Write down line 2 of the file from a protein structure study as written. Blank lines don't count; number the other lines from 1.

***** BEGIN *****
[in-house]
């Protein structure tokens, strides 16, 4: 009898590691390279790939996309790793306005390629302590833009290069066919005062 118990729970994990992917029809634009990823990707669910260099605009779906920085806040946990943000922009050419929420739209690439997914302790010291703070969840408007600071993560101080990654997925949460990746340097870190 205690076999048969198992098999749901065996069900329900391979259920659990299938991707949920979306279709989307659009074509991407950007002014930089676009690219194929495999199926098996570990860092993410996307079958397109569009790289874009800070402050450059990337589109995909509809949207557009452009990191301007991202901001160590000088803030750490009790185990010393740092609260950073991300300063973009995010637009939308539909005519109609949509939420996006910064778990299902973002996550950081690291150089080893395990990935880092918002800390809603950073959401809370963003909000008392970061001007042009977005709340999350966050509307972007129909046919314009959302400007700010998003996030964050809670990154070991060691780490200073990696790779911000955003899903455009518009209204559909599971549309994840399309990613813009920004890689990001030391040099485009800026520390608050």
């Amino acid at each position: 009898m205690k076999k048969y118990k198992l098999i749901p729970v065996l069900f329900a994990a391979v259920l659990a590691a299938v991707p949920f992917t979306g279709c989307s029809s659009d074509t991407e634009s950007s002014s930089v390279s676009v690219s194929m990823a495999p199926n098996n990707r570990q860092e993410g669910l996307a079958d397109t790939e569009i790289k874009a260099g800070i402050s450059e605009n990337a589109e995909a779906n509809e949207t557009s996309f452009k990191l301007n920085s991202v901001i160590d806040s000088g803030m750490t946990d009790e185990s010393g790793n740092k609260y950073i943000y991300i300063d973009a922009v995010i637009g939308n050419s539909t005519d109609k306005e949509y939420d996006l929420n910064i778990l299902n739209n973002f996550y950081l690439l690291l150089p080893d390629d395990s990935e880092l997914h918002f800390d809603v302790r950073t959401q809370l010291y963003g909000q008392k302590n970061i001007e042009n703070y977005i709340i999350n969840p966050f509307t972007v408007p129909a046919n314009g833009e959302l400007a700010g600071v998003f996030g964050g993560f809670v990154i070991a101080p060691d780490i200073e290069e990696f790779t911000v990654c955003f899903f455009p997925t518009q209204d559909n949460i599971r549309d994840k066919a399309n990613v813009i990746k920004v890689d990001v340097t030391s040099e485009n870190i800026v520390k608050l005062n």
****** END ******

């Protein structure tokens, strides 16, 4: 009898590691390279790939996309790793306005390629302590833009290069066919005062 118990729970994990992917029809634009990823990707669910260099605009779906920085806040946990943000922009050419929420739209690439997914302790010291703070969840408007600071993560101080990654997925949460990746340097870190 205690076999048969198992098999749901065996069900329900391979259920659990299938991707949920979306279709989307659009074509991407950007002014930089676009690219194929495999199926098996570990860092993410996307079958397109569009790289874009800070402050450059990337589109995909509809949207557009452009990191301007991202901001160590000088803030750490009790185990010393740092609260950073991300300063973009995010637009939308539909005519109609949509939420996006910064778990299902973002996550950081690291150089080893395990990935880092918002800390809603950073959401809370963003909000008392970061001007042009977005709340999350966050509307972007129909046919314009959302400007700010998003996030964050809670990154070991060691780490200073990696790779911000955003899903455009518009209204559909599971549309994840399309990613813009920004890689990001030391040099485009800026520390608050």